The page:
Let’s start with the lead of the NPR story –
The U.S. Department of Agriculture has issued a health alert warning that an estimated 278 illnesses caused by Salmonella Heidelberg are associated with raw chicken produced by Foster Farms at three facilities in California.
The Centers for Disease Control and Prevention says illnesses have been reported in 17 states, with the vast majority — 78 percent — in California. The outbreak is ongoing, so it’s possible that people are still being sickened by the chicken.
The CDC says about 42 percent of the people who’ve gotten sick (among those for whom information is available) have been hospitalized. The strains of Salmonella Heidelberg that have made people sick are resistant to several commonly prescribed antibiotics. And according to the CDC, the resistance may increase the risk of hospitalization or make the illness tougher to treat.
From the USDA FSIS press release –
This public health alert is being issued after an estimated 278 illnesses were recently reported in 18 states, predominantly in California. The outbreak is continuing. The investigations indicate that consumption of Foster Farms brand chicken and other brand chicken produced at Foster Farms plants are the likely source of this outbreak of Salmonella Heidelberg infections. Illnesses were linked to Foster Farms brand chicken through epidemiologic, laboratory and traceback investigations conducted by local, state, and federal officials. The Centers for Disease Control and Prevention (CDC) is partnering with state health departments to monitor the outbreak while FSIS continues its investigation.
and from the CDC’s MMWR report, a case count and map –
As of October 7, 2013, a total of 278 individuals infected with the outbreak strains of Salmonella Heidelberg have been reported from 17 states. Most of the ill persons (77%) have been reported from California. The number of ill persons identified in each state is as follows: Alaska (2), Arkansas (1), Arizona (11), California (213), Colorado (4), Connecticut (1), Florida (1), Hawaii (1), Idaho (2), Michigan (2), North Carolina (1), Nevada (8), Oregon (8), Texas (5), Utah (2), Washington (15) and Wisconsin (1).
From WZZM / USA Today –
The CDC has been hampered in tracing the outbreak because the government shutdown meant the agency had to shut down PulseNet, a national network of public health laboratories that looks for trends and matches reports to spot food-borne illness outbreaks. It’s one of the agency’s most important tools in detecting such problems.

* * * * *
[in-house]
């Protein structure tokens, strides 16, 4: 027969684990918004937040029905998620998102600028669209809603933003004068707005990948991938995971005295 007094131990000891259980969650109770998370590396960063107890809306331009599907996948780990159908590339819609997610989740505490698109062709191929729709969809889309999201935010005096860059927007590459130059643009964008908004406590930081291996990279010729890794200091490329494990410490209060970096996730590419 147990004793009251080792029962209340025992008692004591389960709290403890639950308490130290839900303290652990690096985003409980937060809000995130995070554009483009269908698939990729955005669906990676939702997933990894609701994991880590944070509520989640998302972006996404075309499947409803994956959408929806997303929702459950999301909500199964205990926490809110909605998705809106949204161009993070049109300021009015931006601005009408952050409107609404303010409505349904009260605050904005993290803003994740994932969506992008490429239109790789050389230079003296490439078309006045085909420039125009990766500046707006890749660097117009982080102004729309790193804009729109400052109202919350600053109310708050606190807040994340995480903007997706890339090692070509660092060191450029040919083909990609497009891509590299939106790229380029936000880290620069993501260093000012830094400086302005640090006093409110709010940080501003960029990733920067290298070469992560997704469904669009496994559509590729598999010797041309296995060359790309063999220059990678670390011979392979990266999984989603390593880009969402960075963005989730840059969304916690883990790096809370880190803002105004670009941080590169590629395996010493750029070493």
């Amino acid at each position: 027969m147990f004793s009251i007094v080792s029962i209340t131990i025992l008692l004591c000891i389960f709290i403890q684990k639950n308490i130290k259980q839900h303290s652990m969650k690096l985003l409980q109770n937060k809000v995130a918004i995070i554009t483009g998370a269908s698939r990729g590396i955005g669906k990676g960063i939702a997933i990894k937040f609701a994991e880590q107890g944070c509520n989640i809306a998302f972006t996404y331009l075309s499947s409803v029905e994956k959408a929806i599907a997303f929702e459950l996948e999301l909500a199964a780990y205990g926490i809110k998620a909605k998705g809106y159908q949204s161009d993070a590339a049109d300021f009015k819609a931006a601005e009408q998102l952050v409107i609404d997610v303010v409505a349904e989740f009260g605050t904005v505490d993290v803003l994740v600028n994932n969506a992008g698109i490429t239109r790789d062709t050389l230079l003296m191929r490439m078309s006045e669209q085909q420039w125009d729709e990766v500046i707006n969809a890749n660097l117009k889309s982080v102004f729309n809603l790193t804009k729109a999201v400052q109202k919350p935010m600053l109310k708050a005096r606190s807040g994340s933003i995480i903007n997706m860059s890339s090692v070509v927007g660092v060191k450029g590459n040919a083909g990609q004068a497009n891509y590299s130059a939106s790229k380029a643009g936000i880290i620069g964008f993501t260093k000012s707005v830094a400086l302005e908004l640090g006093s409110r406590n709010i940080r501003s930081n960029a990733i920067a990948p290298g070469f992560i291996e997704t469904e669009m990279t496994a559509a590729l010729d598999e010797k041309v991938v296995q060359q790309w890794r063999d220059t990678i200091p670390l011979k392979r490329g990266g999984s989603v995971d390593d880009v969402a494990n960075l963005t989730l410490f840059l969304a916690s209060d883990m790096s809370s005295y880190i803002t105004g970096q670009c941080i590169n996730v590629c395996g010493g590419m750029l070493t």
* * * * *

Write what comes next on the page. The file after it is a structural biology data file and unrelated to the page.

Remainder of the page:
“We were trying to do this without the automatic system, and it was nearly impossible,” Reynolds said. Seven of the eight staffers who run the system were furloughed. “We were doing it by hand, and it just become untenable.”
CDC director Thomas Frieden determined that not having PulseNet was resulting in “an imminent threat to health and safety,” a finding that allowed the agency to bring back the seven staffers, Reynolds said Tuesday. “It’s back up and running as of today.”
More about PulseNet –
PulseNet compares the ‘DNA fingerprints’ of bacteria from patients to find clusters of disease that might represent unrecognized outbreaks. Health officials can’t stop an outbreak, and industry and regulatory agencies can’t make changes to our food and water delivery systems, if they don’t know that outbreaks are occurring. That’s where PulseNet comes in.
What does Foster Farms have to say?
“Salmonella is naturally occurring in poultry and can be fully eradicated if raw product is properly handled and fully cooked,” said Dr. Robert O’Connor, the company’s food safety chief and head veterinarian. “All poultry producers strive to reduce bacterial presence, including Salmonella. We take food safety very seriously. When the incidence of illnesses linked to Salmonella increased, we wanted to know why and we have worked quickly to identify and implement additional controls. It is also important to reassure the public that the FSIS process has not been affected by the recent government shutdown.”
Notably they also emphasize, in red:
No Recall is in Effect. Products are Safe to Consume if Properly Handled and Fully Cooked.